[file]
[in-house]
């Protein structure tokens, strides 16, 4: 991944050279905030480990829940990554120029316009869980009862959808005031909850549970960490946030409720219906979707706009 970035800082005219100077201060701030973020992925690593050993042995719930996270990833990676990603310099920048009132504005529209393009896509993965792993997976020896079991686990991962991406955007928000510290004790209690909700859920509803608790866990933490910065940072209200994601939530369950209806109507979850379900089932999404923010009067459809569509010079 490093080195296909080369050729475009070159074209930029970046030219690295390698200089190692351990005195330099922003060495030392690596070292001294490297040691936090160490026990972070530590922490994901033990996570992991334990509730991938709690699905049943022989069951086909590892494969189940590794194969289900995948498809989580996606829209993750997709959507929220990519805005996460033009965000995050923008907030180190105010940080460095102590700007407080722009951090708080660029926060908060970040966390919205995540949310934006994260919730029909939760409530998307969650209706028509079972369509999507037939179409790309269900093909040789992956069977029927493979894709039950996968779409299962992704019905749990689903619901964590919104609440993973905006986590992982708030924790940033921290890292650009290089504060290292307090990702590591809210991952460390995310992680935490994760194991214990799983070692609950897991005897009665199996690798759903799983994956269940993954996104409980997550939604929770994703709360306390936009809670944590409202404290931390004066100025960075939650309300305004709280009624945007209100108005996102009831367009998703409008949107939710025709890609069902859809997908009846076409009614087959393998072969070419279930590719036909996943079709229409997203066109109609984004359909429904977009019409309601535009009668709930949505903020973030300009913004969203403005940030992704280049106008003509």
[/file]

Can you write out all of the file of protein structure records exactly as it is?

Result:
[in-house]
């Protein structure tokens, strides 16, 4: 991944050279905030480990829940990554120029316009869980009862959808005031909850549970960490946030409720219906979707706009 970035800082005219100077201060701030973020992925690593050993042995719930996270990833990676990603310099920048009132504005529209393009896509993965792993997976020896079991686990991962991406955007928000510290004790209690909700859920509803608790866990933490910065940072209200994601939530369950209806109507979850379900089932999404923010009067459809569509010079 490093080195296909080369050729475009070159074209930029970046030219690295390698200089190692351990005195330099922003060495030392690596070292001294490297040691936090160490026990972070530590922490994901033990996570992991334990509730991938709690699905049943022989069951086909590892494969189940590794194969289900995948498809989580996606829209993750997709959507929220990519805005996460033009965000995050923008907030180190105010940080460095102590700007407080722009951090708080660029926060908060970040966390919205995540949310934006994260919730029909939760409530998307969650209706028509079972369509999507037939179409790309269900093909040789992956069977029927493979894709039950996968779409299962992704019905749990689903619901964590919104609440993973905006986590992982708030924790940033921290890292650009290089504060290292307090990702590591809210991952460390995310992680935490994760194991214990799983070692609950897991005897009665199996690798759903799983994956269940993954996104409980997550939604929770994703709360306390936009809670944590409202404290931390004066100025960075939650309300305004709280009624945007209100108005996102009831367009998703409008949107939710025709890609069902859809997908009846076409009614087959393998072969070419279930590719036909996943079709229409997203066109109609984004359909429904977009019409309601535009009668709930949505903020973030300009913004969203403005940030992704280049106008003509």